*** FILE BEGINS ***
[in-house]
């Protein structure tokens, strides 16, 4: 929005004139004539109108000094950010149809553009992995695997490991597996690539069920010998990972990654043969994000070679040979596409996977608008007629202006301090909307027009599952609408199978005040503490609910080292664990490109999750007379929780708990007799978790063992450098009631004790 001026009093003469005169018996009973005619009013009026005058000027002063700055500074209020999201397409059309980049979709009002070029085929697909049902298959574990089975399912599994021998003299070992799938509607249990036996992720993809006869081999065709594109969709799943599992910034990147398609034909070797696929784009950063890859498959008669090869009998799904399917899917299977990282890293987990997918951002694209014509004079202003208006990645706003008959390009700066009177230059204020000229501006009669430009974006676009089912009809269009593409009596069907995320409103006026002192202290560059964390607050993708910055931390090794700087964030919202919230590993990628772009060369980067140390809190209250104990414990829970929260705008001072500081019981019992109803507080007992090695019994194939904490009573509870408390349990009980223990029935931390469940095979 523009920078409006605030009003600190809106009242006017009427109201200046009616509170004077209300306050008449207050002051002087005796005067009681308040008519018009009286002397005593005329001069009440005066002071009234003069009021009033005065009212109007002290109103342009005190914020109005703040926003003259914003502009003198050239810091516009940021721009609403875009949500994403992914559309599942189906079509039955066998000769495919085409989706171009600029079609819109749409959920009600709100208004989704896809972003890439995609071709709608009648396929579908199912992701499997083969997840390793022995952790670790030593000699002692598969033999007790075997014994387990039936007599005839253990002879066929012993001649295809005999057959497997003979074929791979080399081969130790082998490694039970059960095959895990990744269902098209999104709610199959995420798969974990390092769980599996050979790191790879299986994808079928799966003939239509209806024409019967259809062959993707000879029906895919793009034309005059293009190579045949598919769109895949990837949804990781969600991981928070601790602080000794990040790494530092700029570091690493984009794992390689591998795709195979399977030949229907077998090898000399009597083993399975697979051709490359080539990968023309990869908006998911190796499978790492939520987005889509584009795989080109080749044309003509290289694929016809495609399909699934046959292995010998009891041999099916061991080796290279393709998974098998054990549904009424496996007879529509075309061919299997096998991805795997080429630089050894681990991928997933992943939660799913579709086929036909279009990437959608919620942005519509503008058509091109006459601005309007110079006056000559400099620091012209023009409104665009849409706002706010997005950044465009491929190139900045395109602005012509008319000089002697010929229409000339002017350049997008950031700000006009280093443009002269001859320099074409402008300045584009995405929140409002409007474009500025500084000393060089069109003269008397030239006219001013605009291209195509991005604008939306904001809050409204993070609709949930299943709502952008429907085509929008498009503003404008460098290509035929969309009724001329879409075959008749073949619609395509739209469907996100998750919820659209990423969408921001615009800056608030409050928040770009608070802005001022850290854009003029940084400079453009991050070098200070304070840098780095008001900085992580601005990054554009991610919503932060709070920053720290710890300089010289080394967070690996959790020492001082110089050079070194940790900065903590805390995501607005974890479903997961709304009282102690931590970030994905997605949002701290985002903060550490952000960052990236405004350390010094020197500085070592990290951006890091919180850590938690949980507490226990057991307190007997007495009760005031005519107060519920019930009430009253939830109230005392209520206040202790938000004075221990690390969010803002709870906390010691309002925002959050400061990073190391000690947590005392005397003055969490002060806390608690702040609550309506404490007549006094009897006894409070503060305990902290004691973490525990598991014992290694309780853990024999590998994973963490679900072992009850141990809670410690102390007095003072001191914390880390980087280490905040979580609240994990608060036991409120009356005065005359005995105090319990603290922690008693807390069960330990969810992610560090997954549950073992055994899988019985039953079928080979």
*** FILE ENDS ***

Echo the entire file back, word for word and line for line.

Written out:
[in-house]
């Protein structure tokens, strides 16, 4: 929005004139004539109108000094950010149809553009992995695997490991597996690539069920010998990972990654043969994000070679040979596409996977608008007629202006301090909307027009599952609408199978005040503490609910080292664990490109999750007379929780708990007799978790063992450098009631004790 001026009093003469005169018996009973005619009013009026005058000027002063700055500074209020999201397409059309980049979709009002070029085929697909049902298959574990089975399912599994021998003299070992799938509607249990036996992720993809006869081999065709594109969709799943599992910034990147398609034909070797696929784009950063890859498959008669090869009998799904399917899917299977990282890293987990997918951002694209014509004079202003208006990645706003008959390009700066009177230059204020000229501006009669430009974006676009089912009809269009593409009596069907995320409103006026002192202290560059964390607050993708910055931390090794700087964030919202919230590993990628772009060369980067140390809190209250104990414990829970929260705008001072500081019981019992109803507080007992090695019994194939904490009573509870408390349990009980223990029935931390469940095979 523009920078409006605030009003600190809106009242006017009427109201200046009616509170004077209300306050008449207050002051002087005796005067009681308040008519018009009286002397005593005329001069009440005066002071009234003069009021009033005065009212109007002290109103342009005190914020109005703040926003003259914003502009003198050239810091516009940021721009609403875009949500994403992914559309599942189906079509039955066998000769495919085409989706171009600029079609819109749409959920009600709100208004989704896809972003890439995609071709709608009648396929579908199912992701499997083969997840390793022995952790670790030593000699002692598969033999007790075997014994387990039936007599005839253990002879066929012993001649295809005999057959497997003979074929791979080399081969130790082998490694039970059960095959895990990744269902098209999104709610199959995420798969974990390092769980599996050979790191790879299986994808079928799966003939239509209806024409019967259809062959993707000879029906895919793009034309005059293009190579045949598919769109895949990837949804990781969600991981928070601790602080000794990040790494530092700029570091690493984009794992390689591998795709195979399977030949229907077998090898000399009597083993399975697979051709490359080539990968023309990869908006998911190796499978790492939520987005889509584009795989080109080749044309003509290289694929016809495609399909699934046959292995010998009891041999099916061991080796290279393709998974098998054990549904009424496996007879529509075309061919299997096998991805795997080429630089050894681990991928997933992943939660799913579709086929036909279009990437959608919620942005519509503008058509091109006459601005309007110079006056000559400099620091012209023009409104665009849409706002706010997005950044465009491929190139900045395109602005012509008319000089002697010929229409000339002017350049997008950031700000006009280093443009002269001859320099074409402008300045584009995405929140409002409007474009500025500084000393060089069109003269008397030239006219001013605009291209195509991005604008939306904001809050409204993070609709949930299943709502952008429907085509929008498009503003404008460098290509035929969309009724001329879409075959008749073949619609395509739209469907996100998750919820659209990423969408921001615009800056608030409050928040770009608070802005001022850290854009003029940084400079453009991050070098200070304070840098780095008001900085992580601005990054554009991610919503932060709070920053720290710890300089010289080394967070690996959790020492001082110089050079070194940790900065903590805390995501607005974890479903997961709304009282102690931590970030994905997605949002701290985002903060550490952000960052990236405004350390010094020197500085070592990290951006890091919180850590938690949980507490226990057991307190007997007495009760005031005519107060519920019930009430009253939830109230005392209520206040202790938000004075221990690390969010803002709870906390010691309002925002959050400061990073190391000690947590005392005397003055969490002060806390608690702040609550309506404490007549006094009897006894409070503060305990902290004691973490525990598991014992290694309780853990024999590998994973963490679900072992009850141990809670410690102390007095003072001191914390880390980087280490905040979580609240994990608060036991409120009356005065005359005995105090319990603290922690008693807390069960330990969810992610560090997954549950073992055994899988019985039953079928080979």